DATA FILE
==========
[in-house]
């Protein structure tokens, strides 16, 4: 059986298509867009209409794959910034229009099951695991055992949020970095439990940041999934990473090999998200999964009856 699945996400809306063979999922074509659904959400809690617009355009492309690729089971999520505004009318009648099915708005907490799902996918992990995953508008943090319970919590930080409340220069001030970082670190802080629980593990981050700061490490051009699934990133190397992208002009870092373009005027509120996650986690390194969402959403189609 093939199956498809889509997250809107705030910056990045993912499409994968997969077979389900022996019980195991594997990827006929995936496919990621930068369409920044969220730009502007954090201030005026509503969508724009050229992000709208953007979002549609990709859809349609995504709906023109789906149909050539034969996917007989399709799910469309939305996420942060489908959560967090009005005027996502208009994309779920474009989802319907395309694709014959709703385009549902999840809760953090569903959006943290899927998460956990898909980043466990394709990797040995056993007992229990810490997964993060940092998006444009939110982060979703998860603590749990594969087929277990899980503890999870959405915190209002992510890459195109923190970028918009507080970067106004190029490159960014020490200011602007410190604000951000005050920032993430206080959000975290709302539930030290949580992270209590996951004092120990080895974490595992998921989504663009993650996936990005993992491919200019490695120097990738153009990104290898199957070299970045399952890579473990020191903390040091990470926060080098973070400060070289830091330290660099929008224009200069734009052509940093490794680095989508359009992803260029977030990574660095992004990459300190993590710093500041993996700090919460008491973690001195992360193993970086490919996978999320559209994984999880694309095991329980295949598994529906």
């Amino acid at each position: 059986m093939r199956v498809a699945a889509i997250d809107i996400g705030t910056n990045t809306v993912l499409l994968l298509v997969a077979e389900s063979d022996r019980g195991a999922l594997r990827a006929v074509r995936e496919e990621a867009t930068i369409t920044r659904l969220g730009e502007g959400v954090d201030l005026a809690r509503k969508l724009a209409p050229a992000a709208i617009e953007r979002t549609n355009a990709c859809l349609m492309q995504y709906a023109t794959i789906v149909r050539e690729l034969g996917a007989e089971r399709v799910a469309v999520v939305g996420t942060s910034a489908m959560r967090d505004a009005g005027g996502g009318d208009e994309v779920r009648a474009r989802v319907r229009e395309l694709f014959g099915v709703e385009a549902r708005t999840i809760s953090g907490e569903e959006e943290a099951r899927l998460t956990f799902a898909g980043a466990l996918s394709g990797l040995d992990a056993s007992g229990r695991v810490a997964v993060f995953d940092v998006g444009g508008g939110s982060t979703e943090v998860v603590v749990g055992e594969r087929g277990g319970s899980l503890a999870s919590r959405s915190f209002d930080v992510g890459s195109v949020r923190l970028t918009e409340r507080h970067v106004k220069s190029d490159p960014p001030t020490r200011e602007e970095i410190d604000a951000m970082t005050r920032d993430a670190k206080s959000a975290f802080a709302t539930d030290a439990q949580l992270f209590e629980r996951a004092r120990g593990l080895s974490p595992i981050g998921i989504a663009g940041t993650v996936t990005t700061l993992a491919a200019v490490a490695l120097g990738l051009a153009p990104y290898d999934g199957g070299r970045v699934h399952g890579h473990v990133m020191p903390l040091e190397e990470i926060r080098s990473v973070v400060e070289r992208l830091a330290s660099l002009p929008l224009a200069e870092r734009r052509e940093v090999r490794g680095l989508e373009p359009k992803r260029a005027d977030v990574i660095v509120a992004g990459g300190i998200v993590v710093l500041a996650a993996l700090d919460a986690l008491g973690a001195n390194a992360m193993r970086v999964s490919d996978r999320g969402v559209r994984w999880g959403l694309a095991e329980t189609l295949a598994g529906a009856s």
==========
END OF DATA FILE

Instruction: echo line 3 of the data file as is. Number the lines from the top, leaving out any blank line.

């Amino acid at each position: 059986m093939r199956v498809a699945a889509i997250d809107i996400g705030t910056n990045t809306v993912l499409l994968l298509v997969a077979e389900s063979d022996r019980g195991a999922l594997r990827a006929v074509r995936e496919e990621a867009t930068i369409t920044r659904l969220g730009e502007g959400v954090d201030l005026a809690r509503k969508l724009a209409p050229a992000a709208i617009e953007r979002t549609n355009a990709c859809l349609m492309q995504y709906a023109t794959i789906v149909r050539e690729l034969g996917a007989e089971r399709v799910a469309v999520v939305g996420t942060s910034a489908m959560r967090d505004a009005g005027g996502g009318d208009e994309v779920r009648a474009r989802v319907r229009e395309l694709f014959g099915v709703e385009a549902r708005t999840i809760s953090g907490e569903e959006e943290a099951r899927l998460t956990f799902a898909g980043a466990l996918s394709g990797l040995d992990a056993s007992g229990r695991v810490a997964v993060f995953d940092v998006g444009g508008g939110s982060t979703e943090v998860v603590v749990g055992e594969r087929g277990g319970s899980l503890a999870s919590r959405s915190f209002d930080v992510g890459s195109v949020r923190l970028t918009e409340r507080h970067v106004k220069s190029d490159p960014p001030t020490r200011e602007e970095i410190d604000a951000m970082t005050r920032d993430a670190k206080s959000a975290f802080a709302t539930d030290a439990q949580l992270f209590e629980r996951a004092r120990g593990l080895s974490p595992i981050g998921i989504a663009g940041t993650v996936t990005t700061l993992a491919a200019v490490a490695l120097g990738l051009a153009p990104y290898d999934g199957g070299r970045v699934h399952g890579h473990v990133m020191p903390l040091e190397e990470i926060r080098s990473v973070v400060e070289r992208l830091a330290s660099l002009p929008l224009a200069e870092r734009r052509e940093v090999r490794g680095l989508e373009p359009k992803r260029a005027d977030v990574i660095v509120a992004g990459g300190i998200v993590v710093l500041a996650a993996l700090d919460a986690l008491g973690a001195n390194a992360m193993r970086v999964s490919d996978r999320g969402v559209r994984w999880g959403l694309a095991e329980t189609l295949a598994g529906a009856s």